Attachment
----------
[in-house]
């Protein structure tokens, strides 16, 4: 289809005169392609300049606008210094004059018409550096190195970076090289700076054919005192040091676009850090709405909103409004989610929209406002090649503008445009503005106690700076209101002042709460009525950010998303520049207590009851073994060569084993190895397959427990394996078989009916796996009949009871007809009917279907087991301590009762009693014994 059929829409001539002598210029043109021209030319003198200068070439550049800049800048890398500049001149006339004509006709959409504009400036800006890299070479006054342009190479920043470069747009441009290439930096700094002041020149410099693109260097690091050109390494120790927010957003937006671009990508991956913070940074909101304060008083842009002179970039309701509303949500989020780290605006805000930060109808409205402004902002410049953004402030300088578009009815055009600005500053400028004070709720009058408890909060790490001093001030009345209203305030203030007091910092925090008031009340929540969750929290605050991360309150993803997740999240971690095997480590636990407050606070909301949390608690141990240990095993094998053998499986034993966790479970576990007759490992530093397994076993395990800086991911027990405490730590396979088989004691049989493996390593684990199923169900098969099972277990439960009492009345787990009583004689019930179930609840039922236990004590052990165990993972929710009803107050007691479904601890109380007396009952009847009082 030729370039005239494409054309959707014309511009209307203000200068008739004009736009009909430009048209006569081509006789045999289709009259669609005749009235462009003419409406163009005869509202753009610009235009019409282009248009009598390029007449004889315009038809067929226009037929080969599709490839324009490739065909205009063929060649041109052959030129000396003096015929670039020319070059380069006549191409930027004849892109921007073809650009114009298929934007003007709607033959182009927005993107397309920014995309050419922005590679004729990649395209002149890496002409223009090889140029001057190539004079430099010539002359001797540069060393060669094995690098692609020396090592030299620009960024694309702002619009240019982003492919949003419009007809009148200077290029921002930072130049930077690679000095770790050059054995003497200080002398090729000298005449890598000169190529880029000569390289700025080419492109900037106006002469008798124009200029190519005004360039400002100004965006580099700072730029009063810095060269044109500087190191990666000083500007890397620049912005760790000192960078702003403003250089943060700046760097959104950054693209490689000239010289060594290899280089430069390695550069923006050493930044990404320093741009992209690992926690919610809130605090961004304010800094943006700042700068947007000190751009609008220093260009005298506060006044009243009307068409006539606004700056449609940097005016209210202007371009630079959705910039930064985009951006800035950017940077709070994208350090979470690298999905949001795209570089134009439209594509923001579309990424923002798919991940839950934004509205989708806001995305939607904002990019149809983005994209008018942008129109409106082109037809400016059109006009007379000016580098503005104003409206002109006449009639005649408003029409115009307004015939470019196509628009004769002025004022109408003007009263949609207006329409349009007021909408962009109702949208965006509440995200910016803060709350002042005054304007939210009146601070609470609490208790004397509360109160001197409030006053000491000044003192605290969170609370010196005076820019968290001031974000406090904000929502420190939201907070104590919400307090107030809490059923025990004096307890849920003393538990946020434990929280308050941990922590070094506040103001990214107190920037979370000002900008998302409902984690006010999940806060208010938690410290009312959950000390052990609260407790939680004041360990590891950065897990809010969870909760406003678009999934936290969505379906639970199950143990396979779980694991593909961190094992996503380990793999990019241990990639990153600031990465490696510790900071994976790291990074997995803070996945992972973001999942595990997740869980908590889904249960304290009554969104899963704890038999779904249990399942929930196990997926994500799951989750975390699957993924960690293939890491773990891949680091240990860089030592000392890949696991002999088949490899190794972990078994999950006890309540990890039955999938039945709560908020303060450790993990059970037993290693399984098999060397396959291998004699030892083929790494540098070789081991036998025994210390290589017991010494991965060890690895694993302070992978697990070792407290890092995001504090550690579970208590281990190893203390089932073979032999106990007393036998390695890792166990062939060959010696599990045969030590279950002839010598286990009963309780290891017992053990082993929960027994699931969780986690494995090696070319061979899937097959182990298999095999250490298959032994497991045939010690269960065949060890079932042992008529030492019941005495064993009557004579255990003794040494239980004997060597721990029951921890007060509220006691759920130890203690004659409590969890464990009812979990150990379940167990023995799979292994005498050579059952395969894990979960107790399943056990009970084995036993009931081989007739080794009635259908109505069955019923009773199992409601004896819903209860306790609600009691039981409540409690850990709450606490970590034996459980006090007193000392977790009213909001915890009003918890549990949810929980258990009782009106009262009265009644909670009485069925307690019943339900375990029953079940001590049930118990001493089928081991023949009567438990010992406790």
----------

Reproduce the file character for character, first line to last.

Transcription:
[in-house]
């Protein structure tokens, strides 16, 4: 289809005169392609300049606008210094004059018409550096190195970076090289700076054919005192040091676009850090709405909103409004989610929209406002090649503008445009503005106690700076209101002042709460009525950010998303520049207590009851073994060569084993190895397959427990394996078989009916796996009949009871007809009917279907087991301590009762009693014994 059929829409001539002598210029043109021209030319003198200068070439550049800049800048890398500049001149006339004509006709959409504009400036800006890299070479006054342009190479920043470069747009441009290439930096700094002041020149410099693109260097690091050109390494120790927010957003937006671009990508991956913070940074909101304060008083842009002179970039309701509303949500989020780290605006805000930060109808409205402004902002410049953004402030300088578009009815055009600005500053400028004070709720009058408890909060790490001093001030009345209203305030203030007091910092925090008031009340929540969750929290605050991360309150993803997740999240971690095997480590636990407050606070909301949390608690141990240990095993094998053998499986034993966790479970576990007759490992530093397994076993395990800086991911027990405490730590396979088989004691049989493996390593684990199923169900098969099972277990439960009492009345787990009583004689019930179930609840039922236990004590052990165990993972929710009803107050007691479904601890109380007396009952009847009082 030729370039005239494409054309959707014309511009209307203000200068008739004009736009009909430009048209006569081509006789045999289709009259669609005749009235462009003419409406163009005869509202753009610009235009019409282009248009009598390029007449004889315009038809067929226009037929080969599709490839324009490739065909205009063929060649041109052959030129000396003096015929670039020319070059380069006549191409930027004849892109921007073809650009114009298929934007003007709607033959182009927005993107397309920014995309050419922005590679004729990649395209002149890496002409223009090889140029001057190539004079430099010539002359001797540069060393060669094995690098692609020396090592030299620009960024694309702002619009240019982003492919949003419009007809009148200077290029921002930072130049930077690679000095770790050059054995003497200080002398090729000298005449890598000169190529880029000569390289700025080419492109900037106006002469008798124009200029190519005004360039400002100004965006580099700072730029009063810095060269044109500087190191990666000083500007890397620049912005760790000192960078702003403003250089943060700046760097959104950054693209490689000239010289060594290899280089430069390695550069923006050493930044990404320093741009992209690992926690919610809130605090961004304010800094943006700042700068947007000190751009609008220093260009005298506060006044009243009307068409006539606004700056449609940097005016209210202007371009630079959705910039930064985009951006800035950017940077709070994208350090979470690298999905949001795209570089134009439209594509923001579309990424923002798919991940839950934004509205989708806001995305939607904002990019149809983005994209008018942008129109409106082109037809400016059109006009007379000016580098503005104003409206002109006449009639005649408003029409115009307004015939470019196509628009004769002025004022109408003007009263949609207006329409349009007021909408962009109702949208965006509440995200910016803060709350002042005054304007939210009146601070609470609490208790004397509360109160001197409030006053000491000044003192605290969170609370010196005076820019968290001031974000406090904000929502420190939201907070104590919400307090107030809490059923025990004096307890849920003393538990946020434990929280308050941990922590070094506040103001990214107190920037979370000002900008998302409902984690006010999940806060208010938690410290009312959950000390052990609260407790939680004041360990590891950065897990809010969870909760406003678009999934936290969505379906639970199950143990396979779980694991593909961190094992996503380990793999990019241990990639990153600031990465490696510790900071994976790291990074997995803070996945992972973001999942595990997740869980908590889904249960304290009554969104899963704890038999779904249990399942929930196990997926994500799951989750975390699957993924960690293939890491773990891949680091240990860089030592000392890949696991002999088949490899190794972990078994999950006890309540990890039955999938039945709560908020303060450790993990059970037993290693399984098999060397396959291998004699030892083929790494540098070789081991036998025994210390290589017991010494991965060890690895694993302070992978697990070792407290890092995001504090550690579970208590281990190893203390089932073979032999106990007393036998390695890792166990062939060959010696599990045969030590279950002839010598286990009963309780290891017992053990082993929960027994699931969780986690494995090696070319061979899937097959182990298999095999250490298959032994497991045939010690269960065949060890079932042992008529030492019941005495064993009557004579255990003794040494239980004997060597721990029951921890007060509220006691759920130890203690004659409590969890464990009812979990150990379940167990023995799979292994005498050579059952395969894990979960107790399943056990009970084995036993009931081989007739080794009635259908109505069955019923009773199992409601004896819903209860306790609600009691039981409540409690850990709450606490970590034996459980006090007193000392977790009213909001915890009003918890549990949810929980258990009782009106009262009265009644909670009485069925307690019943339900375990029953079940001590049930118990001493089928081991023949009567438990010992406790």